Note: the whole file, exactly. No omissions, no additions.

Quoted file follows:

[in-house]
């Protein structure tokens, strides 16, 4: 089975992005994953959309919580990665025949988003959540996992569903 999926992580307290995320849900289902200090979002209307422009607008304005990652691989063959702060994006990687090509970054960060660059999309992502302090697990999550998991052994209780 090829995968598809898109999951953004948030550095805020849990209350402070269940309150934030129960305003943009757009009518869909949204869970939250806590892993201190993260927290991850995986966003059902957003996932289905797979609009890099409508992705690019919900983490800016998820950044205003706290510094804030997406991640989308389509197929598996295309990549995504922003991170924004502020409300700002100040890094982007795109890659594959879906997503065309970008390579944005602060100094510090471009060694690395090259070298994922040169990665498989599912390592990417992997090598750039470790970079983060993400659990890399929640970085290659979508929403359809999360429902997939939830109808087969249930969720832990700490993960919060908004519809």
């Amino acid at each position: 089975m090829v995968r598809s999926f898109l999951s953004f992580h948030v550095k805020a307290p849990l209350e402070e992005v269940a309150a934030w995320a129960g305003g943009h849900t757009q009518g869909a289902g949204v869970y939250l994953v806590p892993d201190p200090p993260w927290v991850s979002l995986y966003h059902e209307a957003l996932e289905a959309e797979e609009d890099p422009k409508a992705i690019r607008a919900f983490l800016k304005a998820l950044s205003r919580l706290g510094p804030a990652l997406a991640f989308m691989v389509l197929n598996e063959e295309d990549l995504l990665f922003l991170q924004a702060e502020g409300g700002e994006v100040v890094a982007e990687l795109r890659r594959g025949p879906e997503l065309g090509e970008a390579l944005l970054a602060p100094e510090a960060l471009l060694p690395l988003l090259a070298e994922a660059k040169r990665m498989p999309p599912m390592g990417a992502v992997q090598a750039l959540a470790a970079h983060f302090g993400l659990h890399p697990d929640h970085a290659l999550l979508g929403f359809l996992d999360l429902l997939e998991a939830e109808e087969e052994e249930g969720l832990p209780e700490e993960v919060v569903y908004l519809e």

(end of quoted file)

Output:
[in-house]
């Protein structure tokens, strides 16, 4: 089975992005994953959309919580990665025949988003959540996992569903 999926992580307290995320849900289902200090979002209307422009607008304005990652691989063959702060994006990687090509970054960060660059999309992502302090697990999550998991052994209780 090829995968598809898109999951953004948030550095805020849990209350402070269940309150934030129960305003943009757009009518869909949204869970939250806590892993201190993260927290991850995986966003059902957003996932289905797979609009890099409508992705690019919900983490800016998820950044205003706290510094804030997406991640989308389509197929598996295309990549995504922003991170924004502020409300700002100040890094982007795109890659594959879906997503065309970008390579944005602060100094510090471009060694690395090259070298994922040169990665498989599912390592990417992997090598750039470790970079983060993400659990890399929640970085290659979508929403359809999360429902997939939830109808087969249930969720832990700490993960919060908004519809």
């Amino acid at each position: 089975m090829v995968r598809s999926f898109l999951s953004f992580h948030v550095k805020a307290p849990l209350e402070e992005v269940a309150a934030w995320a129960g305003g943009h849900t757009q009518g869909a289902g949204v869970y939250l994953v806590p892993d201190p200090p993260w927290v991850s979002l995986y966003h059902e209307a957003l996932e289905a959309e797979e609009d890099p422009k409508a992705i690019r607008a919900f983490l800016k304005a998820l950044s205003r919580l706290g510094p804030a990652l997406a991640f989308m691989v389509l197929n598996e063959e295309d990549l995504l990665f922003l991170q924004a702060e502020g409300g700002e994006v100040v890094a982007e990687l795109r890659r594959g025949p879906e997503l065309g090509e970008a390579l944005l970054a602060p100094e510090a960060l471009l060694p690395l988003l090259a070298e994922a660059k040169r990665m498989p999309p599912m390592g990417a992502v992997q090598a750039l959540a470790a970079h983060f302090g993400l659990h890399p697990d929640h970085a290659l999550l979508g929403f359809l996992d999360l429902l997939e998991a939830e109808e087969e052994e249930g969720l832990p209780e700490e993960v919060v569903y908004l519809e």